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Version: Stable-3.1

Load data from HDFS

StarRocks allows you to load data in bulk from HDFS by using Broker Load.

Broker Load runs in asynchronous mode. An asynchronous Broker Load process handles making the connection to GCS, pulling the data, and storing the data in StarRocks.

Broker Load supports the Parquet, ORC, and CSV file formats.

Advantages of Broker Load

  • Broker Load runs in the background and clients do not need to stay connected for the job to continue.
  • Broker Load is preferred for long-running jobs, with the default timeout spanning 4 hours.
  • In addition to Parquet and ORC file formats, Broker Load supports CSV files.

Data flow

Workflow of Broker Load

  1. The user creates a load job.
  2. The frontend (FE) creates a query plan and distributes the plan to the backend nodes (BEs) or compute nodes (CNs).
  3. The BEs or CNs pull the data from the source and load the data into StarRocks.

Before you begin

Make source data ready

Make sure the source data you want to load into StarRocks is properly stored in your HDFS cluster. This topic assumes that you want to load /user/amber/user_behavior_ten_million_rows.parquet from HDFS into StarRocks.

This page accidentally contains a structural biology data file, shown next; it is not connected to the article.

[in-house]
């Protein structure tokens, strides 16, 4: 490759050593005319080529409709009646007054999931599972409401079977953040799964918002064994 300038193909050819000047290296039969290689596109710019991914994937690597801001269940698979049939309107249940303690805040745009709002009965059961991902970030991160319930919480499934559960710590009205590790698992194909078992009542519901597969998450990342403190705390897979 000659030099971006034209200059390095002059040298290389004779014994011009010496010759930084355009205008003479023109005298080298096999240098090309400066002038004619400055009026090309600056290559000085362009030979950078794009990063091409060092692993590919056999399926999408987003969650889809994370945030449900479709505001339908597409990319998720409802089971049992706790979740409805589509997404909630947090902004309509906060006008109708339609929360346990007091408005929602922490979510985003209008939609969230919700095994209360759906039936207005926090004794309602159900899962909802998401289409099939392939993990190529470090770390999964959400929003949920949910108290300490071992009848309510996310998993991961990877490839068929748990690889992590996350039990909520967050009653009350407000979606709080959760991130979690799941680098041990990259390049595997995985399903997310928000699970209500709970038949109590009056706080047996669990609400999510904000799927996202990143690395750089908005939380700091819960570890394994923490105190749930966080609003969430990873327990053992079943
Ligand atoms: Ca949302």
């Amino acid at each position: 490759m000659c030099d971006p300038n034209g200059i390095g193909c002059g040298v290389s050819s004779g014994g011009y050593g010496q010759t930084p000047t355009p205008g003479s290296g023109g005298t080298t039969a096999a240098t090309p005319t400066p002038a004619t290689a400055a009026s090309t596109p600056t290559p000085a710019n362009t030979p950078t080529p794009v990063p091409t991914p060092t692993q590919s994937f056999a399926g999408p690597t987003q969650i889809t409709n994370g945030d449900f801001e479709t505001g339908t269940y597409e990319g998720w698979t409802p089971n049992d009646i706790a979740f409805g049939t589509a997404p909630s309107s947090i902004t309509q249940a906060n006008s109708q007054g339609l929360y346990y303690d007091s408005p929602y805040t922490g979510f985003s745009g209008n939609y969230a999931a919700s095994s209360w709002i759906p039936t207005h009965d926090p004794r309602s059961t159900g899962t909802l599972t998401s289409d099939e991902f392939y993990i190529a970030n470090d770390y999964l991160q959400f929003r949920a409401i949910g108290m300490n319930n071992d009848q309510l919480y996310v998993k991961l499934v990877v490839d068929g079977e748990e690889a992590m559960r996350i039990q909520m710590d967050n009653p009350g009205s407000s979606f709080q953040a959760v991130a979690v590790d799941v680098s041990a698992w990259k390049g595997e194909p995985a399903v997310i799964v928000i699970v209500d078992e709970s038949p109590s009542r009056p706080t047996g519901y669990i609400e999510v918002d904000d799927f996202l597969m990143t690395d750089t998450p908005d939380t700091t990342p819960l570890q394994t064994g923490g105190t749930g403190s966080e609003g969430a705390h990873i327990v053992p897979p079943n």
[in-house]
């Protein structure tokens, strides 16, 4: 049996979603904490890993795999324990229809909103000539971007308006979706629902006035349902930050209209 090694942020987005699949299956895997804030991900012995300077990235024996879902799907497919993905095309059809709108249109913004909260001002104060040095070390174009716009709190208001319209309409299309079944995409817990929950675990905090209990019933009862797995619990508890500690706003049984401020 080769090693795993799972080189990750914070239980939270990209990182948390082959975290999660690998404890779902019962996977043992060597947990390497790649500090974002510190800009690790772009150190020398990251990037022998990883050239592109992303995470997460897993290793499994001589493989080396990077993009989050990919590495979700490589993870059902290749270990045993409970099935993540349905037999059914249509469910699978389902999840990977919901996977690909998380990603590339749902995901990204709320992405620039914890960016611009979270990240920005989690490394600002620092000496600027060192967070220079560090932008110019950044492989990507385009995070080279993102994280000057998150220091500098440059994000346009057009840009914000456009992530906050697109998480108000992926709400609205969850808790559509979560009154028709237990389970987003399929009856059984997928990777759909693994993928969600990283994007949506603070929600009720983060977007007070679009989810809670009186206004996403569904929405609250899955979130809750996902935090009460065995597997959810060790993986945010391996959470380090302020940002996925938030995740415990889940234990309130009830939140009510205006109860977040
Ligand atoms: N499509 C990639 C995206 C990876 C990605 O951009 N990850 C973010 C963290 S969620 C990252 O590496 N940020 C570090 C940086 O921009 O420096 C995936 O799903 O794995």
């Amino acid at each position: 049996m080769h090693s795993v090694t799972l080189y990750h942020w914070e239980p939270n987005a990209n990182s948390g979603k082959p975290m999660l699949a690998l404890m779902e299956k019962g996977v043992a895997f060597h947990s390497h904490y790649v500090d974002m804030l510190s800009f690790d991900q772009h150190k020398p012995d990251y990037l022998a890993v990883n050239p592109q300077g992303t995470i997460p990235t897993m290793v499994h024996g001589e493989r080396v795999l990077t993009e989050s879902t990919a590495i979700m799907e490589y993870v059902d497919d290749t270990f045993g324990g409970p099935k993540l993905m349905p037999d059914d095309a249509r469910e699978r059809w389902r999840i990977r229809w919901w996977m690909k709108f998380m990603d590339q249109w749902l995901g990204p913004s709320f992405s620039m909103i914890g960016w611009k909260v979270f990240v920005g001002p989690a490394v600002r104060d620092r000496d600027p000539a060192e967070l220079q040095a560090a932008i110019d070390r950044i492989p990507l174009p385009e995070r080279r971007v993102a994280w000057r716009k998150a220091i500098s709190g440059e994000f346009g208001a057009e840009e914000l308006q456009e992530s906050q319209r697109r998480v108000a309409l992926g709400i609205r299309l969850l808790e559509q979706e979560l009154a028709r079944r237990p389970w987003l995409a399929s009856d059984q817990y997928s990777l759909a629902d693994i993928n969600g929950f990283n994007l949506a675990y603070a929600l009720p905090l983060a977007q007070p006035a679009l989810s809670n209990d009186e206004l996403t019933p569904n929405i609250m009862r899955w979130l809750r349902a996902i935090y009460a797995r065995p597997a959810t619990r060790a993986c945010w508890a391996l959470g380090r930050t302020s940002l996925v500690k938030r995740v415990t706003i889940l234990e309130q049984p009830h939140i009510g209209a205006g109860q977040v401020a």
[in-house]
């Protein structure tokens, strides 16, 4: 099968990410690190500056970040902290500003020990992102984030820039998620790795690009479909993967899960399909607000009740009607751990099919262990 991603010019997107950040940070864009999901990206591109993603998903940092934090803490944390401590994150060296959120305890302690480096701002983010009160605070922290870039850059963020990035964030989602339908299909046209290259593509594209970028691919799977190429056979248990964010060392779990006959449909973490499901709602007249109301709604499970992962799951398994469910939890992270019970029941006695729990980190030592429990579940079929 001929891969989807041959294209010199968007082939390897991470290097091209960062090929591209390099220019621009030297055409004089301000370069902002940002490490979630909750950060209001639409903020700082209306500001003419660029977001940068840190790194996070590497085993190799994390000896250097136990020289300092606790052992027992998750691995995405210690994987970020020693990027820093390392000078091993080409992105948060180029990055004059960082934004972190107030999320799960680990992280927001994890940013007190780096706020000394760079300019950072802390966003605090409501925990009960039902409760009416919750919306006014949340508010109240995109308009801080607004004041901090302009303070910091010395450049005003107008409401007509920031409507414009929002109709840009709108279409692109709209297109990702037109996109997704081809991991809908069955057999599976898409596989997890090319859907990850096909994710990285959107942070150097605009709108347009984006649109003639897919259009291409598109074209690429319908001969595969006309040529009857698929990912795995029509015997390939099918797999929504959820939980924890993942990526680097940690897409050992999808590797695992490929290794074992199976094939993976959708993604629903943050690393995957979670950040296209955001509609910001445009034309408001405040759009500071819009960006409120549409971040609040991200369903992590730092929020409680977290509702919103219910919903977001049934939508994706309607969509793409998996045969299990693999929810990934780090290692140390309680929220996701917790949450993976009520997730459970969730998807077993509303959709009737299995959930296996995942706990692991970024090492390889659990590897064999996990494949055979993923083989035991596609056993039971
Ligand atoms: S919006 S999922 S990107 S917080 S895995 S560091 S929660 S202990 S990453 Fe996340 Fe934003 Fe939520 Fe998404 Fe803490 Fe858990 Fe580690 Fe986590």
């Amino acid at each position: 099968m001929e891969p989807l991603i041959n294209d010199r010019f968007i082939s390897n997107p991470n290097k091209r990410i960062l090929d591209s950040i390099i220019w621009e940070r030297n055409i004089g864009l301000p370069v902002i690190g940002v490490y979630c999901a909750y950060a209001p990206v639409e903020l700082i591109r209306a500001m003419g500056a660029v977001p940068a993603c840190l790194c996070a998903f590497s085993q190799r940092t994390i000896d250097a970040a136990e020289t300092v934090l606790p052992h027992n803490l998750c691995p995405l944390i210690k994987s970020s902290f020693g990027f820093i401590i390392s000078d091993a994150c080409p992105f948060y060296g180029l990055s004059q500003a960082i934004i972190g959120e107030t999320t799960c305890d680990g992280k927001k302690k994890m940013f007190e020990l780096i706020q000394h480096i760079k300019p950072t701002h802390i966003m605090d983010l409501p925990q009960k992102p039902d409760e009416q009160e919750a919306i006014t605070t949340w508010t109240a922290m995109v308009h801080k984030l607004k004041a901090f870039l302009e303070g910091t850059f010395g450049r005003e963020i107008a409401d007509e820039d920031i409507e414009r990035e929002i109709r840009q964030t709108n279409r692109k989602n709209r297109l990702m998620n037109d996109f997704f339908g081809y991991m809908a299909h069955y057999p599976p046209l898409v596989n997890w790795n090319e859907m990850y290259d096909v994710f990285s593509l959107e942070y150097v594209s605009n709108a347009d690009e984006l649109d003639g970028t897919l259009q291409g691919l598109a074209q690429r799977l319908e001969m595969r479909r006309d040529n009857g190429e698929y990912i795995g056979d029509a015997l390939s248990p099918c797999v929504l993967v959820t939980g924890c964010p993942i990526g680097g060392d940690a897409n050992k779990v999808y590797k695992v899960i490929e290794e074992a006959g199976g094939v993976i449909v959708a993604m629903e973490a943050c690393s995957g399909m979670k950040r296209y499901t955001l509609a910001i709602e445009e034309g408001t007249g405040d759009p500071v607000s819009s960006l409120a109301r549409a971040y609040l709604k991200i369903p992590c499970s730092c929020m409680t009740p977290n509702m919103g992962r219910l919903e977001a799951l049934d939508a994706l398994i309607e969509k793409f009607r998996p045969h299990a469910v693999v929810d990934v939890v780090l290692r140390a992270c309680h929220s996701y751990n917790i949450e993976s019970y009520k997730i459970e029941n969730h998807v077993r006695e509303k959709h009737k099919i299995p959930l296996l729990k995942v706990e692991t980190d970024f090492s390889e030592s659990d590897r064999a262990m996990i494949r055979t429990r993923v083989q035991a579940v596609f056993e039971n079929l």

Check privileges

You can load data into StarRocks tables only as a user who has the INSERT privilege on those StarRocks tables. If you do not have the INSERT privilege, follow the instructions provided in GRANT to grant the INSERT privilege to the user that you use to connect to your StarRocks cluster.

Gather authentication details

You can use the simple authentication method to establish connections with your HDFS cluster. To use simple authentication, you need to gather the username and password of the account that you can use to access the NameNode of the HDFS cluster.

Typical example

Create a table, start a load process that pulls the data file /user/amber/user_behavior_ten_million_rows.parquet from HDFS, and verify the progress and success of the data loading.

Create a database and a table

Create a database and switch to it:

USE mydatabase;

Create a table by hand (we recommend that the table has the same schema as the Parquet file that you want to load from HDFS):

CREATE TABLE user_behavior
UserID int(11),
ItemID int(11),
CategoryID int(11),
BehaviorType varchar(65533),
Timestamp datetime

Start a Broker Load

Run the following command to start a Broker Load job that loads data from the data file /user/amber/user_behavior_ten_million_rows.parquet to the user_behavior table:

LOAD LABEL user_behavior
DATA INFILE("hdfs://<hdfs_ip>:<hdfs_port>/user/amber/user_behavior_ten_million_rows.parquet")
INTO TABLE user_behavior
FORMAT AS "parquet"
"" = "simple",
"username" = "<hdfs_username>",
"password" = "<hdfs_password>"
"timeout" = "72000"

This job has four main sections:

  • LABEL: A string used when querying the state of the load job.
  • LOAD declaration: The source URI, source data format, and destination table name.
  • BROKER: The connection details for the source.